National Fisherman

BEAUFORT CO., SC (WTOC) - Two shrimp trawlers stuck in Jarvis Creek are causing some trouble for businesses in the area. Both boats ran aground Thursday, and one of them is leaking diesel fuel.

Many who live and work in the area, say that's not a usual sight.

"Not in a creek like this. I have not seen anything that's been this bad in the local area," said Capt. Chris Morris. "It's pretty bad, it's as bad as it gets," said Capt. Chris Morris.

Both boats have been stuck in Jarvis Creek for five days, and the diesel fuel from the Lady Essie has been leaking the whole time.

"It's really affecting all of the wildlife - the sea life the crabs and birds and oysters, and the plant life as well. The plants are a little yellow now," Morris said.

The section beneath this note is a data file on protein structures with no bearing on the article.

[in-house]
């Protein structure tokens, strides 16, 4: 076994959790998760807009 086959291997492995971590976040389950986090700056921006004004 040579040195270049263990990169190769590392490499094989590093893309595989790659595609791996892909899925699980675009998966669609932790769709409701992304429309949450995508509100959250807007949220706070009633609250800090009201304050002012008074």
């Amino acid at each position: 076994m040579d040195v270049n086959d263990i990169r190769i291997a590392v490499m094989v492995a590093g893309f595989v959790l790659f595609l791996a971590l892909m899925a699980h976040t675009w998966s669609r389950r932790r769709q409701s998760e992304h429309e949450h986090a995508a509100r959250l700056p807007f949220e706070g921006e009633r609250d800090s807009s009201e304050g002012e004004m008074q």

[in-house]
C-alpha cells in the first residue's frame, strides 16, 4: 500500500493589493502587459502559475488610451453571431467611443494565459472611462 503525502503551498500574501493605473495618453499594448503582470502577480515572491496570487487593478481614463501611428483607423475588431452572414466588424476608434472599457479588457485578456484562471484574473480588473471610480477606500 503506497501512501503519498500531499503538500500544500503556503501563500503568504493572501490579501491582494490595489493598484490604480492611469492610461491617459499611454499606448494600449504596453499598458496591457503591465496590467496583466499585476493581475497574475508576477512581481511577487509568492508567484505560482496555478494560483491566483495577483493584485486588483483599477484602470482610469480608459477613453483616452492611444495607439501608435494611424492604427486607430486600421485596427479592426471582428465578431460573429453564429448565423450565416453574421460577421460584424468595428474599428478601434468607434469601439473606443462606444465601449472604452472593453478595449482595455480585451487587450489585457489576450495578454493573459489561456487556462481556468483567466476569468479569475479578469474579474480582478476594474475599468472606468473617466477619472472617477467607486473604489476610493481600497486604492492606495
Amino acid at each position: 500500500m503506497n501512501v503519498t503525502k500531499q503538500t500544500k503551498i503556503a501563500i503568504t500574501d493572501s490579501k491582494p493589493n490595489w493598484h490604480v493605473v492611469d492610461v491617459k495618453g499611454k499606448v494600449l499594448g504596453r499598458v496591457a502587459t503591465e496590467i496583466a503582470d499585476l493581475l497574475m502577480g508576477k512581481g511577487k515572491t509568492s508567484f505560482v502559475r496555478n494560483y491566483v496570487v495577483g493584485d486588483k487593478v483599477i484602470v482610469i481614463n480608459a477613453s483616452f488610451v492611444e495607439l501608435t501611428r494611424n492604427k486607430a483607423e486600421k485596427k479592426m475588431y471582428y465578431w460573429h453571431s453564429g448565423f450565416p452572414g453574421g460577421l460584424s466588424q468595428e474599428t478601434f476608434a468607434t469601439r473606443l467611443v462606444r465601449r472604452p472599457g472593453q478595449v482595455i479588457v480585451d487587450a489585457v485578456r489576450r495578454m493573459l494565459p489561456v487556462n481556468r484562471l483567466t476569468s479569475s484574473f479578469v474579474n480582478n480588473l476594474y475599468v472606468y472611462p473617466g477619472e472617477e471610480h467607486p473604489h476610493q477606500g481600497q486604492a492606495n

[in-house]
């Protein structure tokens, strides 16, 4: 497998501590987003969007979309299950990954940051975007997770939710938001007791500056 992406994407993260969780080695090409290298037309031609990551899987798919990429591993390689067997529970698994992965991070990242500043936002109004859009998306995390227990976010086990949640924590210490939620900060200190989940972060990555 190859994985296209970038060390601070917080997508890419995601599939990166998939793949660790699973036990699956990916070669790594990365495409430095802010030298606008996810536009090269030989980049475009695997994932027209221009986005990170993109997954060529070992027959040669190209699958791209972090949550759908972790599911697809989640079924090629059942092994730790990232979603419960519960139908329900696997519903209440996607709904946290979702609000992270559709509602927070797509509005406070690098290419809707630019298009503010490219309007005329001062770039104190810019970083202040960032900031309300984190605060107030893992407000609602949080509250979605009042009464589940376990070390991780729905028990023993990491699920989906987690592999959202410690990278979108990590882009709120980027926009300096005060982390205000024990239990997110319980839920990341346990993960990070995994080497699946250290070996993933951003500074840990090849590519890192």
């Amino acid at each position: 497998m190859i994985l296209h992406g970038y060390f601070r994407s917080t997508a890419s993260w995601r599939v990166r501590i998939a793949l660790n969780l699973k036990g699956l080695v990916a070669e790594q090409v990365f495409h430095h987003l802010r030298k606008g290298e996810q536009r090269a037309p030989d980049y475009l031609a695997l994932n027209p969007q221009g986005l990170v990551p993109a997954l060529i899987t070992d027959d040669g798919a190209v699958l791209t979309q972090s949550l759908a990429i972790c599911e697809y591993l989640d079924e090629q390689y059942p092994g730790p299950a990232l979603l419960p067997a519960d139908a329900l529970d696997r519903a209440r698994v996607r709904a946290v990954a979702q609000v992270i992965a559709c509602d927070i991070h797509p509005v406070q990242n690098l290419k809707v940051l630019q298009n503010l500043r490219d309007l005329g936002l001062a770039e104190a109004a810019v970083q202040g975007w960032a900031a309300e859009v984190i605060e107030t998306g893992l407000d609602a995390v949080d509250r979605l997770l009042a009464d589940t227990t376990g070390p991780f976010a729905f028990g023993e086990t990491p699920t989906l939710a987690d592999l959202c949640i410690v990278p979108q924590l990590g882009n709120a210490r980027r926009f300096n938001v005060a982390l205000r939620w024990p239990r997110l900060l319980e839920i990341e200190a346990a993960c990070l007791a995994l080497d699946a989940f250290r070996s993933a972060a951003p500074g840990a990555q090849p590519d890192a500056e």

Read the full story at WTOC-TV>>

Inside the Industry

Pink shrimp is the first fishery managed by Washington to receive certification from the global Marine Stewardship Council fisheries standard for sustainable, wild-caught seafood.

The state’s fishery was independently assessed as a scope extension of the MSC certified Oregon pink shrimp fishery, which achieved certification to the MSC standard in December 2007 and attained recertification in February 2013.


NMFS has awarded 16 grants totaling more than $2.5 million as part of its Bycatch Reduction Engineering Program.

The program supports the development of technological solutions and changes in fishing practices designed to minimize bycatch and aims to to find creative approaches and strategies for reducing bycatch, seabird interactions, and post-release mortality in federally managed fisheries.

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